But? Not spam! That’s a real email subject line, folks. It’s in the running for my “best non-spam subject line ever” award. And who wouldn’t want to have a “Party in My Pants” shipped to them?
For brevity, I will refer to Party In My Pants by their acronym for the rest of this post.
Without further ado, I present my PIMPs.
Fortunately, the acronym is also amusing.
I read a PIMP post over at Healthy, Green & Frugal several weeks ago. Strangely, though I’m going to use cloth diapers for my babies (cloth diapers have come a LONG way since they graced my bum), I’d never given any thought to reusable liners and pads. Rebecca’s post provided that little nudge.
I can’t comment on the efficacy of my PIMPs yet, but I received excellent customer service from the PIMP ladies 😉
If you’re asking yourself, “Is that a typo? Did she mean to type “fast” twice?” the answer is, “No, it is not a typo.” (Grammar and spelling errors in published writing — and this includes blogs — are one of my pet peeves. I strive (with occasional lapses) to hold my writing to the same high standard to which I hold others’ writing.)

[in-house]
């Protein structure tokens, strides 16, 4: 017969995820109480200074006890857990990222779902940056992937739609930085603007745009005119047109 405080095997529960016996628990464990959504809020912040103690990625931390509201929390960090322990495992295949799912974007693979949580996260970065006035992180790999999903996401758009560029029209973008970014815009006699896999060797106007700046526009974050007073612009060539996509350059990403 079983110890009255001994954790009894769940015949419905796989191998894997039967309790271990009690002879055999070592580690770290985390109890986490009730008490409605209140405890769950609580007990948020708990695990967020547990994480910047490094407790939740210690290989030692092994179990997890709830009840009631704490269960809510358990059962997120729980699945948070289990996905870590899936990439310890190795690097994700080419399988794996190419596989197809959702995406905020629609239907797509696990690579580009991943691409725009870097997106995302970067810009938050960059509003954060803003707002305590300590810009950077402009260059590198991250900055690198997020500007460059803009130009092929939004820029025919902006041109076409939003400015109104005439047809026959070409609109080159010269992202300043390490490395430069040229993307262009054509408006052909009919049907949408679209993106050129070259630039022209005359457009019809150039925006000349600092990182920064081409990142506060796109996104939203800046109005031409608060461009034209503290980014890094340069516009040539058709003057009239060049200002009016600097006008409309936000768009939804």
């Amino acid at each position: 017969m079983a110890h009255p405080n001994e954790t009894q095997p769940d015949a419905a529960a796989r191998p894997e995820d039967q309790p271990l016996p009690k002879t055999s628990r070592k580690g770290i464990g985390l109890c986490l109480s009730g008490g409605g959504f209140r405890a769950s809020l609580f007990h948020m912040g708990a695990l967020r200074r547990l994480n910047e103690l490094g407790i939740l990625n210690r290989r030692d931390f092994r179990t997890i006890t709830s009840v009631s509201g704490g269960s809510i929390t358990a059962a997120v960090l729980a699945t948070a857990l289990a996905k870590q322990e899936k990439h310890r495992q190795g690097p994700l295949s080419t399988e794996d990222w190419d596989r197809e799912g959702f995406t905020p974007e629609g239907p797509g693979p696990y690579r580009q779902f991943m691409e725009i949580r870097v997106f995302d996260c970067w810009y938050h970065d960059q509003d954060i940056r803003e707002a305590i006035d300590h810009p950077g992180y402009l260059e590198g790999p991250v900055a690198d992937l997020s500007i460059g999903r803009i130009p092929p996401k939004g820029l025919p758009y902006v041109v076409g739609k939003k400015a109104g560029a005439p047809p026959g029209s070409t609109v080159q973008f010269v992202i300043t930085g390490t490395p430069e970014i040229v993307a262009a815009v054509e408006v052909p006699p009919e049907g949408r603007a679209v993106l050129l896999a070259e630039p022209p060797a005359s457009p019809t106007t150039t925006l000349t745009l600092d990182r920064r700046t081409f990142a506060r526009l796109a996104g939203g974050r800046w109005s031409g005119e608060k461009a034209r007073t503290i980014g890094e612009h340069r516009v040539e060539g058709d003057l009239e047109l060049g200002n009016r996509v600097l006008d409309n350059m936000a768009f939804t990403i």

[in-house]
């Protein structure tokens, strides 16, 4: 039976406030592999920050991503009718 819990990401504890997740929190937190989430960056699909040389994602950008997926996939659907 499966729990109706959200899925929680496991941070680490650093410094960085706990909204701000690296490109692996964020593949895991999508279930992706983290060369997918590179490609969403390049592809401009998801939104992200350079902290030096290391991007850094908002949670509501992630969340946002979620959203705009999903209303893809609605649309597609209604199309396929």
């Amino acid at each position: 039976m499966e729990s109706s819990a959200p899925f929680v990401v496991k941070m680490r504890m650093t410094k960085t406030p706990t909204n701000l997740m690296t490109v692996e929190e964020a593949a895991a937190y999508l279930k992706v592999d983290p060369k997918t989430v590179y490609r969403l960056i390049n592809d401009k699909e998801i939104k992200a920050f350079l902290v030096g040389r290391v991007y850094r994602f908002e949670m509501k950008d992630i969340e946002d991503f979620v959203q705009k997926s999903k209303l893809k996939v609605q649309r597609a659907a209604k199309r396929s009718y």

So, yes, I meant to type “fast” twice.
A couple of weeks ago, I gave up on my daily “Carbon Fast” posting. It just didn’t seem to fit in with my regular posting/writing style, and, to be honest, the carbon fast posts failed to generate much discussion. I wondered, “Will anyone notice that I’m not posting a daily carbon fast action?”
The answer? A resounding, “No,” although I felt guilty for quitting (ah, the good old Catholic guilt).
However, in observing most of the carbon fast, I tried some new things, and have others on my “to do” list, so some good came of the venture, and Easter is almost here, so I won’t have to feel bad about not posting the carbon fast tips anymore!
I frequent the Tiny Choices blog for their green living insights, and as a fairly regular reader, I completed their survey. Tiny Choices featured my survey last Thursday. In it, I mentioned my struggle to speak up in a constructive way when I notice others making less than green choices. In the comments, Nupur of One Hot Stove said, “My suggestion for encouraging others to change their behavior- simply modeling the behavior sometimes triggers others to think about it, more than saying anything about it.”
During a recent work gathering, someone pulled styrofoam plates out for the cake. Knowing that we had a full cabinet of dishes right behind me, I hesitated for a moment, then grabbed a stack of real plates. I swapped them for the styrofoam plates on the table, saying that I would take dish duty. Everyone seemed happy with this arrangement. I plan to look for opportunities to model greener choices, with a hope that over time they will spread.